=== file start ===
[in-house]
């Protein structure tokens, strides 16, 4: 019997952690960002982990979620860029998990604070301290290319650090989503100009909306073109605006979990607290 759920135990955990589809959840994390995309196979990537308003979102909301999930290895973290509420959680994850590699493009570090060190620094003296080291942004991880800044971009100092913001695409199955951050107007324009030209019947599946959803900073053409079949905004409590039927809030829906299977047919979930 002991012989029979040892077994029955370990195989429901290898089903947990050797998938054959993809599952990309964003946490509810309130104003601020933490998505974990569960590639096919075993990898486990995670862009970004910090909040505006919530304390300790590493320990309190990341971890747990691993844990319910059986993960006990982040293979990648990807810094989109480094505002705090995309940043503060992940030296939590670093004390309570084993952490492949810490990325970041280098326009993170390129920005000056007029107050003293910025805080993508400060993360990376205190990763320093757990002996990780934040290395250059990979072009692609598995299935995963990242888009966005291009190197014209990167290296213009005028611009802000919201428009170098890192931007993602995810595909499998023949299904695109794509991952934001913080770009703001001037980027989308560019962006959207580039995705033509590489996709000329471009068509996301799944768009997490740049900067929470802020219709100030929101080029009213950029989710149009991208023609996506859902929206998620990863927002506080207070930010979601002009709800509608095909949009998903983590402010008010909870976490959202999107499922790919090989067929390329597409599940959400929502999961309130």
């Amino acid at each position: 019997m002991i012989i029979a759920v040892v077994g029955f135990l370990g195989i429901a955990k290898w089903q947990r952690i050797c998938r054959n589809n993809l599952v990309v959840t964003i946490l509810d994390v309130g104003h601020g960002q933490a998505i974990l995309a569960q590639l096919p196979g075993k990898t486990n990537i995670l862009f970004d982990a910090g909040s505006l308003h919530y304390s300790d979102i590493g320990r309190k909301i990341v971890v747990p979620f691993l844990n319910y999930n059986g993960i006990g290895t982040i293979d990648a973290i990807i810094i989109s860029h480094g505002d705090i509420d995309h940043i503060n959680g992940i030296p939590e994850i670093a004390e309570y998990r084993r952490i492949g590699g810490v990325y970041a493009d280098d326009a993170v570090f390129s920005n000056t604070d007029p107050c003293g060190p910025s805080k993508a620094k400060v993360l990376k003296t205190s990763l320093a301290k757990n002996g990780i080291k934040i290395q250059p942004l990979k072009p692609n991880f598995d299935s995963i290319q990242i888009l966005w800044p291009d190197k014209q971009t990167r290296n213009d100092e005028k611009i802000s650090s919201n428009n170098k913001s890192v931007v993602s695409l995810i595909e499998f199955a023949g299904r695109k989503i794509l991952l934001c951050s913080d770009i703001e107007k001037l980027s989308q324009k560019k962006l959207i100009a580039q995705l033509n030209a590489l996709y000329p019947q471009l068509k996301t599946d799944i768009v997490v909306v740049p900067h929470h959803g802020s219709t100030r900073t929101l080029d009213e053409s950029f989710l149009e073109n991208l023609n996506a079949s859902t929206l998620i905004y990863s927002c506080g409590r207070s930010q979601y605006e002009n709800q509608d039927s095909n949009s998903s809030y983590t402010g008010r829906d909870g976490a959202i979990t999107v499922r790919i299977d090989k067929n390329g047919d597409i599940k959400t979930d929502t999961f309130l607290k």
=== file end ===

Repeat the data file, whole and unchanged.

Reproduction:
[in-house]
């Protein structure tokens, strides 16, 4: 019997952690960002982990979620860029998990604070301290290319650090989503100009909306073109605006979990607290 759920135990955990589809959840994390995309196979990537308003979102909301999930290895973290509420959680994850590699493009570090060190620094003296080291942004991880800044971009100092913001695409199955951050107007324009030209019947599946959803900073053409079949905004409590039927809030829906299977047919979930 002991012989029979040892077994029955370990195989429901290898089903947990050797998938054959993809599952990309964003946490509810309130104003601020933490998505974990569960590639096919075993990898486990995670862009970004910090909040505006919530304390300790590493320990309190990341971890747990691993844990319910059986993960006990982040293979990648990807810094989109480094505002705090995309940043503060992940030296939590670093004390309570084993952490492949810490990325970041280098326009993170390129920005000056007029107050003293910025805080993508400060993360990376205190990763320093757990002996990780934040290395250059990979072009692609598995299935995963990242888009966005291009190197014209990167290296213009005028611009802000919201428009170098890192931007993602995810595909499998023949299904695109794509991952934001913080770009703001001037980027989308560019962006959207580039995705033509590489996709000329471009068509996301799944768009997490740049900067929470802020219709100030929101080029009213950029989710149009991208023609996506859902929206998620990863927002506080207070930010979601002009709800509608095909949009998903983590402010008010909870976490959202999107499922790919090989067929390329597409599940959400929502999961309130």
């Amino acid at each position: 019997m002991i012989i029979a759920v040892v077994g029955f135990l370990g195989i429901a955990k290898w089903q947990r952690i050797c998938r054959n589809n993809l599952v990309v959840t964003i946490l509810d994390v309130g104003h601020g960002q933490a998505i974990l995309a569960q590639l096919p196979g075993k990898t486990n990537i995670l862009f970004d982990a910090g909040s505006l308003h919530y304390s300790d979102i590493g320990r309190k909301i990341v971890v747990p979620f691993l844990n319910y999930n059986g993960i006990g290895t982040i293979d990648a973290i990807i810094i989109s860029h480094g505002d705090i509420d995309h940043i503060n959680g992940i030296p939590e994850i670093a004390e309570y998990r084993r952490i492949g590699g810490v990325y970041a493009d280098d326009a993170v570090f390129s920005n000056t604070d007029p107050c003293g060190p910025s805080k993508a620094k400060v993360l990376k003296t205190s990763l320093a301290k757990n002996g990780i080291k934040i290395q250059p942004l990979k072009p692609n991880f598995d299935s995963i290319q990242i888009l966005w800044p291009d190197k014209q971009t990167r290296n213009d100092e005028k611009i802000s650090s919201n428009n170098k913001s890192v931007v993602s695409l995810i595909e499998f199955a023949g299904r695109k989503i794509l991952l934001c951050s913080d770009i703001e107007k001037l980027s989308q324009k560019k962006l959207i100009a580039q995705l033509n030209a590489l996709y000329p019947q471009l068509k996301t599946d799944i768009v997490v909306v740049p900067h929470h959803g802020s219709t100030r900073t929101l080029d009213e053409s950029f989710l149009e073109n991208l023609n996506a079949s859902t929206l998620i905004y990863s927002c506080g409590r207070s930010q979601y605006e002009n709800q509608d039927s095909n949009s998903s809030y983590t402010g008010r829906d909870g976490a959202i979990t999107v499922r790919i299977d090989k067929n390329g047919d597409i599940k959400t979930d929502t999961f309130l607290k």